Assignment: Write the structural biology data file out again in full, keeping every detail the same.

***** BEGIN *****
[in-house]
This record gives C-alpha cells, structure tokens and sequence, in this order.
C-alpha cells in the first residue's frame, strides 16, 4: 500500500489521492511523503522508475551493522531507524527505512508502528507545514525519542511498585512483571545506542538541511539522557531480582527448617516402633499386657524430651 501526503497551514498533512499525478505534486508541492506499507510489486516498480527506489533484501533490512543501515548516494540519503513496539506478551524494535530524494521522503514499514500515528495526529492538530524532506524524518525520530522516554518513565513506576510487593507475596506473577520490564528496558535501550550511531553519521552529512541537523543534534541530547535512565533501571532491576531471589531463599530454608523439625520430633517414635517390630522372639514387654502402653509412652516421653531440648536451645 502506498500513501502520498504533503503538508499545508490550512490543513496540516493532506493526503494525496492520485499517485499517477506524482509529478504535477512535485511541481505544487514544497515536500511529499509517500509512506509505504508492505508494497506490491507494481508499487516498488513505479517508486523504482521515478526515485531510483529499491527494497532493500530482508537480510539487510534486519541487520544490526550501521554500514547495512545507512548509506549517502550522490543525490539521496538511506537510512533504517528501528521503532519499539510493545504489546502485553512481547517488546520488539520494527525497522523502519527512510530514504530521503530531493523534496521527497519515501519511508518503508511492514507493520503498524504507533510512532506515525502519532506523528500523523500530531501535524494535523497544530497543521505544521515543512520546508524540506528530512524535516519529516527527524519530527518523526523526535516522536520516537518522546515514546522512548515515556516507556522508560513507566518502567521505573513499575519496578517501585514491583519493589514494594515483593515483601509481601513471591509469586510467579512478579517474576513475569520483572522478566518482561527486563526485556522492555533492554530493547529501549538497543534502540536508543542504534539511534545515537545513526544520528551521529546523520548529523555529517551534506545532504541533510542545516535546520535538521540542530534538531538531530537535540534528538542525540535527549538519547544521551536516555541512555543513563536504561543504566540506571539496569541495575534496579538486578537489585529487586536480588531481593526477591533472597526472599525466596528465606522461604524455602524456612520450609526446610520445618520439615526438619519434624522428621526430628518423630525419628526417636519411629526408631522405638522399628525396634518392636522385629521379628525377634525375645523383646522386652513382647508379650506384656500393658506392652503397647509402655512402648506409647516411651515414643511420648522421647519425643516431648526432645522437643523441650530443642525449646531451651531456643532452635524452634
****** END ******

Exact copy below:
[in-house]
This record gives C-alpha cells, structure tokens and sequence, in this order.
C-alpha cells in the first residue's frame, strides 16, 4: 500500500489521492511523503522508475551493522531507524527505512508502528507545514525519542511498585512483571545506542538541511539522557531480582527448617516402633499386657524430651 501526503497551514498533512499525478505534486508541492506499507510489486516498480527506489533484501533490512543501515548516494540519503513496539506478551524494535530524494521522503514499514500515528495526529492538530524532506524524518525520530522516554518513565513506576510487593507475596506473577520490564528496558535501550550511531553519521552529512541537523543534534541530547535512565533501571532491576531471589531463599530454608523439625520430633517414635517390630522372639514387654502402653509412652516421653531440648536451645 502506498500513501502520498504533503503538508499545508490550512490543513496540516493532506493526503494525496492520485499517485499517477506524482509529478504535477512535485511541481505544487514544497515536500511529499509517500509512506509505504508492505508494497506490491507494481508499487516498488513505479517508486523504482521515478526515485531510483529499491527494497532493500530482508537480510539487510534486519541487520544490526550501521554500514547495512545507512548509506549517502550522490543525490539521496538511506537510512533504517528501528521503532519499539510493545504489546502485553512481547517488546520488539520494527525497522523502519527512510530514504530521503530531493523534496521527497519515501519511508518503508511492514507493520503498524504507533510512532506515525502519532506523528500523523500530531501535524494535523497544530497543521505544521515543512520546508524540506528530512524535516519529516527527524519530527518523526523526535516522536520516537518522546515514546522512548515515556516507556522508560513507566518502567521505573513499575519496578517501585514491583519493589514494594515483593515483601509481601513471591509469586510467579512478579517474576513475569520483572522478566518482561527486563526485556522492555533492554530493547529501549538497543534502540536508543542504534539511534545515537545513526544520528551521529546523520548529523555529517551534506545532504541533510542545516535546520535538521540542530534538531538531530537535540534528538542525540535527549538519547544521551536516555541512555543513563536504561543504566540506571539496569541495575534496579538486578537489585529487586536480588531481593526477591533472597526472599525466596528465606522461604524455602524456612520450609526446610520445618520439615526438619519434624522428621526430628518423630525419628526417636519411629526408631522405638522399628525396634518392636522385629521379628525377634525375645523383646522386652513382647508379650506384656500393658506392652503397647509402655512402648506409647516411651515414643511420648522421647519425643516431648526432645522437643523441650530443642525449646531451651531456643532452635524452634